In contrast to previous studies, a new fluorescent method was used to accurately determine the Ca2+ concentration in test solutions used to activate skinned rat cardiac cells. This method used the calcium green-2 fluorescent indicator, which is shown to change its fluorescence over the Ca2+ range responsible for Ca2+ activation of force and ATPase. The dissociation constant (K(d)) of calcium green-2 for Ca2+ was determined for three different Mg2+ concentrations in solutions similar to those used in the experiment. Increasing Mg2+ concentration from 1.0 to 8.0 mM had no significant effect on the Ca2+ sensitivity of either force or actomyosin ATPase activity, in contrast to previous reported studies on force. The ATPase activity was activated at lower Ca2+ concentration than the force. The ratio (ATPase/force) is proportional to the dissociation rate of force- generating myosin cross bridges and decreased during Ca2+ activation. These findings are consistent with the hypothesis that cardiac muscle contraction is activated by a single Ca2+-specific binding site on troponin C.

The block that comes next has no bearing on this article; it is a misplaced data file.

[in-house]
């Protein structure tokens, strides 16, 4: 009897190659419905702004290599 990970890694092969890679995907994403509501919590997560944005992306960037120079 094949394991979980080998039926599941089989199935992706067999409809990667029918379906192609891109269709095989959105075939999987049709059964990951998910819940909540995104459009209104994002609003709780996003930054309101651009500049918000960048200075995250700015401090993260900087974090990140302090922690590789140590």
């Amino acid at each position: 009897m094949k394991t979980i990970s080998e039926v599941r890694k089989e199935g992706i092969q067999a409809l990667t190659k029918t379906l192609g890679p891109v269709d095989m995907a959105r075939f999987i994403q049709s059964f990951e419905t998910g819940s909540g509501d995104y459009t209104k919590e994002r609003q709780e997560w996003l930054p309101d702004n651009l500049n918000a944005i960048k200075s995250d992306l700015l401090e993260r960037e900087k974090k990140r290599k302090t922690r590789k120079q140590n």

- Binding constant
- Dissociation constant
ASJC Scopus subject areas
- Orthopedics and Sports Medicine
- Physical Therapy, Sports Therapy and Rehabilitation